Earlier this year, the Pentagon announced it would be unveiling a new combat medal to honour, among others, the pilots in America’s increasingly unpiloted Air Force. The Distinguished Warfare Medal was supposed to acknowledge the changing face of American warfare—among those now eligible for medals would be drone pilots and computer security personnel. Almost as soon as it was announced, however, the proposed medal became a target of its own.
It didn’t help that the medal would have outranked the Purple Heart, a medal earned by those injured or killed in battle. It’s one thing to give a guy a medal for sitting in front of a computer on a Nevada base. It’s quite another for that medal to hold distinction over the one earned by a guy brought home in a box.
So the Distinguished Warfare Medal was cancelled two months after it was announced, and it’s not hard to understand why. But on a day set aside for contemplating the costs of war, it’s worth considering how the way we fight wars now changes our observance of those wars. If “going to war” no longer means leaving your loved ones at home, much less putting yourself in harm’s way, what are we remembering, anyway?
The burden of war is still horrific, both for the people asked to fight them and for the countries in which they’re fought. But the words “Modern Warfare,” even when they’re not being applied to videogames, have about as much resemblance to Saving Private Ryan as they do to the longbows and cavalry at Agincourt memorialized in Henry V. The Distinguished Warfare Medal shows that in a real way, we don’t even understand it as war anymore.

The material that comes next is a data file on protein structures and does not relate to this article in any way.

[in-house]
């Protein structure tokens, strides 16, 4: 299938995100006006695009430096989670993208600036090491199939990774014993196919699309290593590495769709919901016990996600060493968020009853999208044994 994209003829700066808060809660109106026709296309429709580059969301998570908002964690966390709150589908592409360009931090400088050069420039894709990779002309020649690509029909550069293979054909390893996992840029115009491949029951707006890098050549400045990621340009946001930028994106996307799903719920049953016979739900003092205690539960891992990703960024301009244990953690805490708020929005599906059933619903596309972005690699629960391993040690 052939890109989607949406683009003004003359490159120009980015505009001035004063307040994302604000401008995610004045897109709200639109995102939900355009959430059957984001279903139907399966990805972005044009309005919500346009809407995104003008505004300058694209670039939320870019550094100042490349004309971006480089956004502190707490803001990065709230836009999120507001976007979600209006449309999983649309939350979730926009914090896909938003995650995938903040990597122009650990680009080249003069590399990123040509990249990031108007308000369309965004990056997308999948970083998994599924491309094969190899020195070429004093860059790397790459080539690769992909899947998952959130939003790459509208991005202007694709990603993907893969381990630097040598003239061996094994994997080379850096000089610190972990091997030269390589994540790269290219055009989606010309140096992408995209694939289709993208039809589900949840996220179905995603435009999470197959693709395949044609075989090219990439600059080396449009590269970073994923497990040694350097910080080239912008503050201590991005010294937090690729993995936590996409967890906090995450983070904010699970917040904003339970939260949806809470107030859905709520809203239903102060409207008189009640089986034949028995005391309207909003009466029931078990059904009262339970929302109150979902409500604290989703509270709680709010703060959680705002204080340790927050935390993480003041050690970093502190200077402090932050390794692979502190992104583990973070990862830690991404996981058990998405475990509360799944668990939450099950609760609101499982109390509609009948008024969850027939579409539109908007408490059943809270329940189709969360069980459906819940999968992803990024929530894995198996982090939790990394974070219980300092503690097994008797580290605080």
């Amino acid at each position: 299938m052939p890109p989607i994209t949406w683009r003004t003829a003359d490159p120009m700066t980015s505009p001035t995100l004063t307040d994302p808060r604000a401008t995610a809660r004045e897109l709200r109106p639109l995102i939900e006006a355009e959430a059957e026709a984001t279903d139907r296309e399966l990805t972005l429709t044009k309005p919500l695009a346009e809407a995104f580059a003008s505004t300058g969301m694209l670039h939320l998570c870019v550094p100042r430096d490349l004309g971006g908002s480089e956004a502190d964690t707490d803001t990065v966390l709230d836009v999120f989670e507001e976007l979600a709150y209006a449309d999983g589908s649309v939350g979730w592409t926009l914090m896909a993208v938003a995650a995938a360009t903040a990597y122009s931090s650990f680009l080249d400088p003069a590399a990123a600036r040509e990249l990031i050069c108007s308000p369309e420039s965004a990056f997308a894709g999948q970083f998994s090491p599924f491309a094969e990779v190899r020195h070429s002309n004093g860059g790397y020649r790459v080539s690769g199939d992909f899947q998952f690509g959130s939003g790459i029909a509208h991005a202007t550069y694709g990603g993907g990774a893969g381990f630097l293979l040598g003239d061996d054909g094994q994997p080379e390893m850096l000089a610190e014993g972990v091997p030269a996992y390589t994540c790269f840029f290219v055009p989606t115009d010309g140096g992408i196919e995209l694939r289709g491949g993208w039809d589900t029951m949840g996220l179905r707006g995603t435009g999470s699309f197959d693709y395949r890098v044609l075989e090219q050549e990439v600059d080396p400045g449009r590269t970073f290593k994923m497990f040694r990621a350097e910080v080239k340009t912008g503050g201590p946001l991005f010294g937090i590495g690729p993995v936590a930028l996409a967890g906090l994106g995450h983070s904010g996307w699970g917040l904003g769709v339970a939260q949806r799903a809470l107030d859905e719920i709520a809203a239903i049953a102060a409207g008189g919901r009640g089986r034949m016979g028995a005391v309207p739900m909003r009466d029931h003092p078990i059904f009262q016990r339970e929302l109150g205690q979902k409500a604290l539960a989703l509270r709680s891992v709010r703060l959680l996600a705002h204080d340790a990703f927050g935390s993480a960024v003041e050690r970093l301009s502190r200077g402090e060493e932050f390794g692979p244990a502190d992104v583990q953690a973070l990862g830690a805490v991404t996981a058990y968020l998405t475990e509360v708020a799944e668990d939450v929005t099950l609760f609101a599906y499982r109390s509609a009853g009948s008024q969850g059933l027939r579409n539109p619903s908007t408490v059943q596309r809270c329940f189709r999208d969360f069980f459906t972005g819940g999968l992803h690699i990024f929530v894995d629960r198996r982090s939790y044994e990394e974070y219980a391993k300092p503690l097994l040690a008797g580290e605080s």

It’s possible this has less to do with the technology and more to do with the type of war we’ve fought so far in the early 21st century. That drones are being used primarily against people who can’t reasonably shoot back is an inextricable part of the moral queasiness we feel about them. At least one analysis has found that drone strikes are actually morelikely to create civilian deaths, despite the claims to precision from their boosters. Maybe we’d be more charitable to the contributions of our drone jockeys if they were doing something more obviously useful than blowing up tents and military-age males.
Of course, for the vast majority of people, this discussion will be meaningless: the other reality of modern warfare is that it’s almost entirely invisible except to those fighting it or their families. For Canadians at home, the most visible aspect of the war in Afghanistan was the occasional police-escorted hearse arriving at the coroner’s offices in downtown Toronto with a soldier’s body.
Remembrance Day is supposed to be a time to focus on the costs of war, and, in remembering, hope to avoid such calamities in the future. That may have been easier in a time when war meant mobilizing armies of millions—it was impossible not to understand the costs of battle when every family could name someone who was missing every Christmas. The fear for the 21st century is that policy and technology are conspiring to rehabilitate the pre-WWI idea of small wars that the electorate barely notices, much less cares about.
That era came to an end for a reason. And we remember November 11 for the same reason: we can’t trust our leaders, on their own, not to start a bloodbath in our names.